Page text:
Competition for Plouffe?
As Nick wrote yesterday, when Terry Ryan says something over and over, it generally is true. Initial response by Twins fans (myself included) was that, with all of the Twins pitching needs and maybe needs in the middle infield, why would third base be such a focal point?[PRBREAK][/PRBREAK]
Plouffe’s 24 home runs in 2012 was the most by a Twins third baseman since Corey Koskie hit 25 homers in 2004, his final season with the team. It is also hard for Twins fans to forget how Plouffe hit in June and July. In 26 games in June, he hit .327/.391/.735 (1.126) with seven doubles and 11 home runs. In 16 games in July, he hit .302/.343/.476 (.819) with three more homers.
It was at that point, in mid-July that Plouffe hurt his thumb, and although initial reports said he would be day-to-day, he missed a month, and when he returned, he hit like he did in April and May. That’s the part that we might forget. In April, Plouffe hit .121/.274/.242 (.517). In May, he hit .185/.254/.400 (.654). In August, he hit .161/.232/.226 (.458). In September, he hit .218/.269/.416 (.684), although he did add four home runs.
At the end of the day, er… season, Trevor Plouffe hit .235/.301/.455 (.756) in 119 games. Combined in 2010 and 2011 (103 games), he had hit .226/.286/.382 (.668).
Plouffe has been willing to play all over the field. He went to spring training, and started the season, as an outfielder. However, when the Twins DFAd Luke Hughes in April and then optioned Danny Valencia to Rochester in May, Plouffe took over at third base. Initially, he looked quite good at the position. However, in 95 games at the position, he made 14 errors and had a .935 fielding percentage. However, after his return from injury, it appeared that his range, particularly to his right, decreased. If you like UZR, he posted a -6.8 UZR at third base.
For all of the struggles, that hot stretch in June and July is encouraging and exciting. Still just 26 years old, Plouffe still has a chance to improve.
With so much of Plouffe’s 2012 offensive success coming in about a six week time frame, and struggles with the bat most of the other four months, it’s understandable that Ryan and all of the Twins decision-makers would not be sure what to make of Plouffe’s season or his long-term potential.
Ryan has also commented that he isn’t just looking for any third baseman. He wants a third baseman who could be a starter. So, who are the options? Kevin Youklis would seem to be too high-priced to be competition and a backup. Scott Rolen could retire or would stay close to the Reds. Eric Chavez wants t keep playing, but we have to assume he’ll want to play on a contender. Here are some possibilities:
Placido Polanco – His numbers have steadily declined the last couple of seasons with the Phillies. He also has not been able to stay on the field consistently. He could play third base while at the same time being a backup option at second base.
Brandon Inge – Ron Gardenhire gushed about Inge when the Tigers released him last year during the middle of the season. Solid defensively at third base, he has shown power in the past. When he signed with the A’s, he had some big hits right away, and then was hurt again. Inge could also play some second base and in a pinch, I guess he could go behind the plate.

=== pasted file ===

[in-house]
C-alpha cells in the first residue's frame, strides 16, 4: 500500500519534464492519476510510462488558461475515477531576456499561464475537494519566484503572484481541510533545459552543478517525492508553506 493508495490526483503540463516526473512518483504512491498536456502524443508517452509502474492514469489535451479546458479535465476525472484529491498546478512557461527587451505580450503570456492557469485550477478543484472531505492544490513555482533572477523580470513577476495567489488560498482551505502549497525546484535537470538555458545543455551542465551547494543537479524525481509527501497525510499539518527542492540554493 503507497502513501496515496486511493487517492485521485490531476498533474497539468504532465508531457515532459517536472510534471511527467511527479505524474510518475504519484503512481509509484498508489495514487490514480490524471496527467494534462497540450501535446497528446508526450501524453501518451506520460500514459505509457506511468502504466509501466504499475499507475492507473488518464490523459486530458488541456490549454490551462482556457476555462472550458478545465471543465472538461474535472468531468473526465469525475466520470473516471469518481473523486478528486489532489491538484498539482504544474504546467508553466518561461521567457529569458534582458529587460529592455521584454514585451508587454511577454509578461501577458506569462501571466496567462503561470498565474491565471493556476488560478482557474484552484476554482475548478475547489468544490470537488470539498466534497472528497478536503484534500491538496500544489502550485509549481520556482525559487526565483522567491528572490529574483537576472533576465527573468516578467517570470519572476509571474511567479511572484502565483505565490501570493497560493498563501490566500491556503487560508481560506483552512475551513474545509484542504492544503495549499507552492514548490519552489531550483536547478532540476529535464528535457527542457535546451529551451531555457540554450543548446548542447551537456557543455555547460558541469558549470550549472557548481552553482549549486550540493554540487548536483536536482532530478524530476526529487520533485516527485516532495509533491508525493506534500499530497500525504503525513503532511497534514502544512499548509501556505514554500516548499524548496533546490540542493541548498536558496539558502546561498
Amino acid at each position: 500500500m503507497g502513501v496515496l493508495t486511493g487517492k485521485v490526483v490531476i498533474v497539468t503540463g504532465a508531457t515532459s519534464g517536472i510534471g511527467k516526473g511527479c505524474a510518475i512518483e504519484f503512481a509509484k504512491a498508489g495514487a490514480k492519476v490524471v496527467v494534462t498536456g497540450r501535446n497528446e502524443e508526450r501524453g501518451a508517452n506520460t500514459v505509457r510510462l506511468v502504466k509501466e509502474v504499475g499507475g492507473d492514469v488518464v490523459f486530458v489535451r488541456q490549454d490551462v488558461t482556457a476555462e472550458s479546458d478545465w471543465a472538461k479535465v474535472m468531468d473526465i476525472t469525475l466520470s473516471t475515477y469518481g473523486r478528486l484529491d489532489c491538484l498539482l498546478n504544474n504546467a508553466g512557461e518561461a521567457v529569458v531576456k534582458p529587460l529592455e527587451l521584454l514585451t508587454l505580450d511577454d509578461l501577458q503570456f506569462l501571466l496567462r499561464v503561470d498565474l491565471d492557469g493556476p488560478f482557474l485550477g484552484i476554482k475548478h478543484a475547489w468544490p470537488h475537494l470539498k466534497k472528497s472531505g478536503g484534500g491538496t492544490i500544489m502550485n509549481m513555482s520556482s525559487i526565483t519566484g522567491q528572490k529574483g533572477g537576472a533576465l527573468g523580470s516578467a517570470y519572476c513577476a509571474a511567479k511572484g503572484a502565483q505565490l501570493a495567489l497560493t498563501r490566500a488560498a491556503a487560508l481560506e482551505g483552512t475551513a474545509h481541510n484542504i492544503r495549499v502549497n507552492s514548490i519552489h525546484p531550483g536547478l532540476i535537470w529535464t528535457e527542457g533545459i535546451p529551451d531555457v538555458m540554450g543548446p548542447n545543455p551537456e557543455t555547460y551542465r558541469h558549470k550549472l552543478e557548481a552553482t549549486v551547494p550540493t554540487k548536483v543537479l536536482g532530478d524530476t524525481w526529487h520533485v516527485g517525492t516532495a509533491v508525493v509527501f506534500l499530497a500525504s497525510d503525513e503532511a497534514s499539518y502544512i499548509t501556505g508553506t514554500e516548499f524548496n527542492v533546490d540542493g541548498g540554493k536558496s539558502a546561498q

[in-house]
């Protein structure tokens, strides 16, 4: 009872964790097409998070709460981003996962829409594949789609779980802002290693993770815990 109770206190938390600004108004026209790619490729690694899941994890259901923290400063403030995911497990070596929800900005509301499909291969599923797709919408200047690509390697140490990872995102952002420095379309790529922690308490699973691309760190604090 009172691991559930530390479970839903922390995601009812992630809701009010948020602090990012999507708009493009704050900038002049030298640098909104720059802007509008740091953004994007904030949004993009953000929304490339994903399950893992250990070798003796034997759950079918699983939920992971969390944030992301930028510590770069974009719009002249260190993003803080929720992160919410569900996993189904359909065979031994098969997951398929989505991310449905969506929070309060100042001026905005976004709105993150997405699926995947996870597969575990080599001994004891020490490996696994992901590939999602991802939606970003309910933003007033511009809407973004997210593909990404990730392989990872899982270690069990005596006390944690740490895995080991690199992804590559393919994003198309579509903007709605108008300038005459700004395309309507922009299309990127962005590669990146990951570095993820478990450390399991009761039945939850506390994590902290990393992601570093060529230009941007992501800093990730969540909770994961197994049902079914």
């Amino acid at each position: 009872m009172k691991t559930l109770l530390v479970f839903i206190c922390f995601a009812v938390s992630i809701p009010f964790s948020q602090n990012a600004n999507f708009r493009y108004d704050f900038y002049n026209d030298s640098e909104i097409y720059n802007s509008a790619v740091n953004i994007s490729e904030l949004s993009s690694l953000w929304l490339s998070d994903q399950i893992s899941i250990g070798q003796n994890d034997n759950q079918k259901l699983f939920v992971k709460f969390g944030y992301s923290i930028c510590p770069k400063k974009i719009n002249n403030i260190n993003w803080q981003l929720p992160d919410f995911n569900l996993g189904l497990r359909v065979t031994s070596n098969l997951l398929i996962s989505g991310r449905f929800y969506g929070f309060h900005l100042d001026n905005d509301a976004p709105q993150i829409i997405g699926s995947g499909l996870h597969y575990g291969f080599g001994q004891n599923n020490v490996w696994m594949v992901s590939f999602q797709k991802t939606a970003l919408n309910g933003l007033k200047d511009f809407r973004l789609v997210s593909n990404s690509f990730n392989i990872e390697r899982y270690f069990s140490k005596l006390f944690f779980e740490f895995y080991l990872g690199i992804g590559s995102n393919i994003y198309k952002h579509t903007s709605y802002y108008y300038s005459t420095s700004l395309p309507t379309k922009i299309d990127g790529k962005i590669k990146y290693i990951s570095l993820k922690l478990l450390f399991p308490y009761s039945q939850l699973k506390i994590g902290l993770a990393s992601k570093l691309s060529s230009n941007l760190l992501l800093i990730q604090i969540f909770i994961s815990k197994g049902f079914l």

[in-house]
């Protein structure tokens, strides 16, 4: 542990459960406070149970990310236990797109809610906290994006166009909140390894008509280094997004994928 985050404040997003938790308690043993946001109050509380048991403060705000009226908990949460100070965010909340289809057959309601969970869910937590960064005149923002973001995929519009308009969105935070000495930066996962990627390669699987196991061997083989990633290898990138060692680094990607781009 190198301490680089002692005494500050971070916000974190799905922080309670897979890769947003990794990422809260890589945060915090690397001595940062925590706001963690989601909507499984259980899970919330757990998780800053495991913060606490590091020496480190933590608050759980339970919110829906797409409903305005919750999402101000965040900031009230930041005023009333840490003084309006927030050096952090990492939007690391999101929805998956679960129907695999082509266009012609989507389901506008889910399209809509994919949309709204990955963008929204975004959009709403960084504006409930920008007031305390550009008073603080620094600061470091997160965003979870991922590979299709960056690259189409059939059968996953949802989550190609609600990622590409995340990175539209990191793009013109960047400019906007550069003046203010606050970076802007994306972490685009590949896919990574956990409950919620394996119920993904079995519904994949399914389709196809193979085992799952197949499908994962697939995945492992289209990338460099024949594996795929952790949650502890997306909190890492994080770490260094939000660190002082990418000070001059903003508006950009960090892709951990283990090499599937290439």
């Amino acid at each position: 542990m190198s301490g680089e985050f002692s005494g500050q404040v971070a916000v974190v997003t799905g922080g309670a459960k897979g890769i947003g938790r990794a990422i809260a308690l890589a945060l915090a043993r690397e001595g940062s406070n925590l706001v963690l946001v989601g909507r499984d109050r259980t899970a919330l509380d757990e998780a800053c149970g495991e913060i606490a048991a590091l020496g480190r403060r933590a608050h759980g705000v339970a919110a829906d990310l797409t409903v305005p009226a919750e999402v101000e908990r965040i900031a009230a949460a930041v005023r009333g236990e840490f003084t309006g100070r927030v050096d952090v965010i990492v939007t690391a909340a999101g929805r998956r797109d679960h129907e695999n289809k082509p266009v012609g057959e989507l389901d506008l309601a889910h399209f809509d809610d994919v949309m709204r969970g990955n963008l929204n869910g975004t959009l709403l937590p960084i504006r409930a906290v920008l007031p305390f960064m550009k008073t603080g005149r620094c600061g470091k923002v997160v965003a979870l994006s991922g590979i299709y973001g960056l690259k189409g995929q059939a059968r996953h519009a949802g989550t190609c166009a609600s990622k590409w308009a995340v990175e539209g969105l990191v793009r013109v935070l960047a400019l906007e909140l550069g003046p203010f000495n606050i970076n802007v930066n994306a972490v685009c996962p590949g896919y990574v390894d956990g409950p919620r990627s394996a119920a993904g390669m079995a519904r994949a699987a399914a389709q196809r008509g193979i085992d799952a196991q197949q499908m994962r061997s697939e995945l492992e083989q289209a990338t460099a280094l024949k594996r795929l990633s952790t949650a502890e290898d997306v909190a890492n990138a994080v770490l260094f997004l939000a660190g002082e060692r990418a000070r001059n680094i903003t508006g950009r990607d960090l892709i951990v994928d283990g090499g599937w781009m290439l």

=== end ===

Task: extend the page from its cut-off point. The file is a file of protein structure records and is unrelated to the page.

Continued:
Chone Figgins – He got the big contract from the Mariners three years ago, and has gone from big free agent acquisition, to bust, to utility, to hardly-plays-at all, to the Mariners paying him a lot of money in 2013 NOT to play with them. However, he can play third base, second base and likely some in the outfield. He still has speed. I’m sure he would like an opportunity to get into a nice role and show teams he still has something left.
Jack Hannahan – The former Gophers infielder will turn 33 years old in March. Cleveland non-tendered him last week, making him a free agent. He has played 110 and 105 games for the Tribe the past two seasons. Combined, he hit .247/.323/.366 (.688) with 32 doubles, 12 homers and 69 RBI. Certainly not great numbers, but decent for a backup. In 451 games as a big league third baseman in his career, he has a .968 fielding percentage. Last year, that number dropped to .949 (although it was .983 in 2011). In 2011, his UZR was 8.7. In 2012, his UZR was -3.9.
Ryan hinted to reporters that the Twins could sign someone for the position this week in Nashville. A case could be made for each of these players, although the assumption (by me) is that Hannahan just makes the most sense. Another local guy who, other than last year, has provided really solid defense at the hot corner. As a left-handed hitter, he could platoon (in theory) with Plouffe if it came to that. He could be an everyday player for a period of time if necessary. And, frankly, he should be available on a minor league deal at around $1 million if he makes the team.
A year ago, a 23-year-old Eduardo Escobar was the White Sox opening day utility infielder. He would come in to play third base in late innings. It was more the case later in the season when the Sox acquired Kevin Youklis. They would move Youklis to first base in the late innings and take out Paul Konerko or Adam Dunn (whichever was playing first base). Escobar came to the Twins in the Francisco Liriano deal and can play all three infield positions well. He is very much similar to Twins utility infielders of the past. However, the Twins typically have two backups in the infield, so that may factor in as well.
So, what do you think? How much value do you put into Trevor Plouffe’s six-week power binge as it relates to his future? Can he be an .800+ OPS third baseman? Can he make the necessary defensive plays at the hot corner? Do the Twins need to bring in someone as competition who will all but be ensured a big league job? Should third base be getting this much attention when pitching remains a black hole for the Twins?